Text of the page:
03 Jan Stagnant Numbers, Financing, and Internationalization: Trends in Higher Education in the Past Decade
The last decade, the years 2010 to 2019, saw many changes happening in higher education, including growing tuition costs, dwindling youth population, and much more. Opportunities and uncertainties alike greet the sector as educational institutions find ways to sustain themselves and flourish amid changing times. Here are some trends in the past 10 years will shape the future of higher education as we move into the future.
Stagnant numbers, predicted decline of high school graduates
The start of the decade saw a significant decrease in college and university applicants, mainly with fewer and fewer high school graduates. Experts predicted that the number of high school graduates would continue to fall well into the next decade and the college-going demographic will decrease by 15 percent. As a result, institutions will start to feel the weight of increased competition for students as they fight to stay open, relevant, and a viable choice for remaining prospective students, including international ones.
Closure of struggling colleges
According to the National Center for Education Statistics, over 100 education institutions closed down between 2016 and 2018, leaving thousands of displaced students. Those that have stayed afloat are experiencing decreased profit or are merging with other colleges such as the case with smaller public colleges.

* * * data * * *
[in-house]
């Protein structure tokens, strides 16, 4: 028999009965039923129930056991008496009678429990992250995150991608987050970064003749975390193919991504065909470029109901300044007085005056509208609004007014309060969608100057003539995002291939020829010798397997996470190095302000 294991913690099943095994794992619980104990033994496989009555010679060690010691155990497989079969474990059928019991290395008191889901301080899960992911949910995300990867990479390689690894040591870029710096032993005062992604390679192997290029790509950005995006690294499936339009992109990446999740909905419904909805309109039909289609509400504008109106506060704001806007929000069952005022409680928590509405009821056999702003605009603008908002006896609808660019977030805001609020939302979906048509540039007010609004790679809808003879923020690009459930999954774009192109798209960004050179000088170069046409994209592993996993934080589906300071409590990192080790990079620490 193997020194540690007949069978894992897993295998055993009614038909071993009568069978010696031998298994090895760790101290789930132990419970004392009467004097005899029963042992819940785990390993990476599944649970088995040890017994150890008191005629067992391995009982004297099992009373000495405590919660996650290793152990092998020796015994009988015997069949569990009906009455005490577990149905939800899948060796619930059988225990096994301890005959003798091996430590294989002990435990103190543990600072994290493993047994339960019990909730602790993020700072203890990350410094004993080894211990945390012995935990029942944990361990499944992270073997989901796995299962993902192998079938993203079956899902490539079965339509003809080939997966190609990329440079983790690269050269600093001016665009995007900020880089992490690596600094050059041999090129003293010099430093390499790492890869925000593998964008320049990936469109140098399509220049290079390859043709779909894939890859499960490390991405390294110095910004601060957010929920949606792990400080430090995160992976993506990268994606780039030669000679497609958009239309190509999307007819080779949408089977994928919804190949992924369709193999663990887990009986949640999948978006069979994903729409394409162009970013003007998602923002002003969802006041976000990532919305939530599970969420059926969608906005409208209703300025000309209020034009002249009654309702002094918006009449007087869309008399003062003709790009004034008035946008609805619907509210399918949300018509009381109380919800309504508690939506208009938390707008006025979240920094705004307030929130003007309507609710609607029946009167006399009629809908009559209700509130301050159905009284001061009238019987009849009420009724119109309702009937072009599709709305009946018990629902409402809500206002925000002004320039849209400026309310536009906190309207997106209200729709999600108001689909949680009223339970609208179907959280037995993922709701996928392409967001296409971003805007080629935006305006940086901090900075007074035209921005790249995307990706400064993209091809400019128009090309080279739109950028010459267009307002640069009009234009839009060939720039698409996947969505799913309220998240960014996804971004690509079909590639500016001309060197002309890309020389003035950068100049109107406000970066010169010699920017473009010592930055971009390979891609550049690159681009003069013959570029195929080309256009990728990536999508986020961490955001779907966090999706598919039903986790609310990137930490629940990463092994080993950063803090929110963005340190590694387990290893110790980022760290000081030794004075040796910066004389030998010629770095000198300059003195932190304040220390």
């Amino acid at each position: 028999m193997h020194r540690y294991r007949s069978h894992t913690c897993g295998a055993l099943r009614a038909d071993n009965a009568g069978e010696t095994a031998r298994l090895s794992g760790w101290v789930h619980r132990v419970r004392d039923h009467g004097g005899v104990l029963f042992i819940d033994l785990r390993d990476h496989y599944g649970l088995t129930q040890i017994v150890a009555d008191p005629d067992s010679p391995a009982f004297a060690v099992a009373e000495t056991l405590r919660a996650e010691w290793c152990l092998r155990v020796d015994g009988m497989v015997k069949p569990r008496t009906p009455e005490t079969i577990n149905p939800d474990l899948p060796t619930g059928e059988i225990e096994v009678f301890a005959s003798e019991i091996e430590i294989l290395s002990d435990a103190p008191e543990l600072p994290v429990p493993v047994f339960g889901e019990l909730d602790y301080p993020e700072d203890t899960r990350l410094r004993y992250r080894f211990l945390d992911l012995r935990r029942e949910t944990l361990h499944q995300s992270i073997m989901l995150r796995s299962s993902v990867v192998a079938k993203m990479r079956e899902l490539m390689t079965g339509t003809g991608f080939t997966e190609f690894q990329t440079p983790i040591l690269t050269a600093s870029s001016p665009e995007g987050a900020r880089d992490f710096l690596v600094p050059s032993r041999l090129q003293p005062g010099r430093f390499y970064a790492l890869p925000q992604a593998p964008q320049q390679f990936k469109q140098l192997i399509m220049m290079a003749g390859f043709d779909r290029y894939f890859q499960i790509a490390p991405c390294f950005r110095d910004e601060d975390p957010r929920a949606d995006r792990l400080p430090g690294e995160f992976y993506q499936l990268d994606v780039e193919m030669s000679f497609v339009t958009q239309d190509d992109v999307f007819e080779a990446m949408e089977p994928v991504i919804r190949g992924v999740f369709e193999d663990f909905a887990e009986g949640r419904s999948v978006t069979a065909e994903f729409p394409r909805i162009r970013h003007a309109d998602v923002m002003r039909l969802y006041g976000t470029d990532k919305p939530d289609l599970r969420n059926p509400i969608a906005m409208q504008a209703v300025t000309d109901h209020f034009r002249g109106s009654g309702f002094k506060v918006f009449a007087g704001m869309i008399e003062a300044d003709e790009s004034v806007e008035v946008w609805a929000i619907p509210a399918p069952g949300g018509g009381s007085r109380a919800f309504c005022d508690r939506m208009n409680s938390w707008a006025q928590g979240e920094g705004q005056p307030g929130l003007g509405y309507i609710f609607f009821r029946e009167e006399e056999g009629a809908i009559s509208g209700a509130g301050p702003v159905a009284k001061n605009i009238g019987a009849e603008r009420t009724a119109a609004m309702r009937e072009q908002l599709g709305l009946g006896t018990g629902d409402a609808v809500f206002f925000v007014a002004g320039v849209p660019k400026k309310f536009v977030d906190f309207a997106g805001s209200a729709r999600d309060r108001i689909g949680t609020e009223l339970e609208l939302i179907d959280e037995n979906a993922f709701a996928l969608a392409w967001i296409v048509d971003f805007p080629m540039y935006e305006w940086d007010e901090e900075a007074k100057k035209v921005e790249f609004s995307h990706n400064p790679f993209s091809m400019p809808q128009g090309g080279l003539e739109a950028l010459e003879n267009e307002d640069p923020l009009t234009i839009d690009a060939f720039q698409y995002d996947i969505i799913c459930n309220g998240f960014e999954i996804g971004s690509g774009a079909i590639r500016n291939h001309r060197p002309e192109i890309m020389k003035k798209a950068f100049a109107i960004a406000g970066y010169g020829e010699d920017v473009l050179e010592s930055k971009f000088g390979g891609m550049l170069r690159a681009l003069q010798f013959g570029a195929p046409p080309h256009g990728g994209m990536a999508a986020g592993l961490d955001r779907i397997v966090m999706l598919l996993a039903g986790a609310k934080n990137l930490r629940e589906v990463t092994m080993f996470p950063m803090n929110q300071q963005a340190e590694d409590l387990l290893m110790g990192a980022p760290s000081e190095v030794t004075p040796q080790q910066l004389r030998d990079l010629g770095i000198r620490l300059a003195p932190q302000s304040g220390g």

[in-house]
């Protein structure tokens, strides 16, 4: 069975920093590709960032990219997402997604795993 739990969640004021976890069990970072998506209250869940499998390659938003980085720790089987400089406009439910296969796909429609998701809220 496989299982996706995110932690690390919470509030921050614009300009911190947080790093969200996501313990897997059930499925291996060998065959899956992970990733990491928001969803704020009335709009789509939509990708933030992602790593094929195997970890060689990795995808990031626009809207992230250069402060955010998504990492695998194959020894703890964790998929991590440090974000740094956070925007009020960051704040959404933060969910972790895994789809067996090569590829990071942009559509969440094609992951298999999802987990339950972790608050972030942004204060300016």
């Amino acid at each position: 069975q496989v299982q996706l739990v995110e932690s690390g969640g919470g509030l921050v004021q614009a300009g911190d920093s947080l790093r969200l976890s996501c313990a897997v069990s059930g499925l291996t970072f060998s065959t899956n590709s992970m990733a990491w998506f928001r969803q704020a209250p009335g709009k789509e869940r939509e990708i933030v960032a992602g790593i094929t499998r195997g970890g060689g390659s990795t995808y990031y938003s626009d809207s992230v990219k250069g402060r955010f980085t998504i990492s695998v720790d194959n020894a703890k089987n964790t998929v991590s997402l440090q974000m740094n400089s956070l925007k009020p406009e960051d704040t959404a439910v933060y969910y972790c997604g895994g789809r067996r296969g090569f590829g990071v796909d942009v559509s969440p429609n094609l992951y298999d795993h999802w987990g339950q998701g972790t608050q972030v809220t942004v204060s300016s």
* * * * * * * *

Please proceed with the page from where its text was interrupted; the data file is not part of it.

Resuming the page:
Increased international student enrollment
The Institute of International Education reported an increase in foreign students by 50 percent in the school year 2017-18 compared to the year 2011-12. There are over a million international students currently enrolled in higher education in the United States, making up 5.5 percent of the total student population. The last couple of years, however, saw challenges with dwindling numbers as a result of increased tuition costs and changes in the social and geopolitical climate.
Student debt has doubled
The US Federal Reserve revealed that student debt increased by 107% the past decade. From $772 billion in 2009, student loan debt now collectively adds up to $1.5 trillion. Perception of higher education is affected as students are reconsidering whether college is still worth the cost, but this is also a golden opportunity for institutions and organizations to step up, reevaluate and optimize their financial aid programs.
Alternative funding options
The increasing demand for applicants and the hesitation of students brought about by increased costs have caused institutions to offer discounts, financial aid, and other options to ease students’ financial burden. Institutional grant per student climbed by 91.3 percent between school years 2008-09 and 2018-19, according to research from the National Association of College and University Business Officers.
These trends and movements are visible not just in the United States but also in Canada, Australia, Europe, and other markets that face the same challenges of finding new college-bound students. Internationalization has become a sustainable solution to this dilemma, particularly in navigating the ongoing complexities of student recruitment. Find out more about the international education landscape in these key markets through our research reports.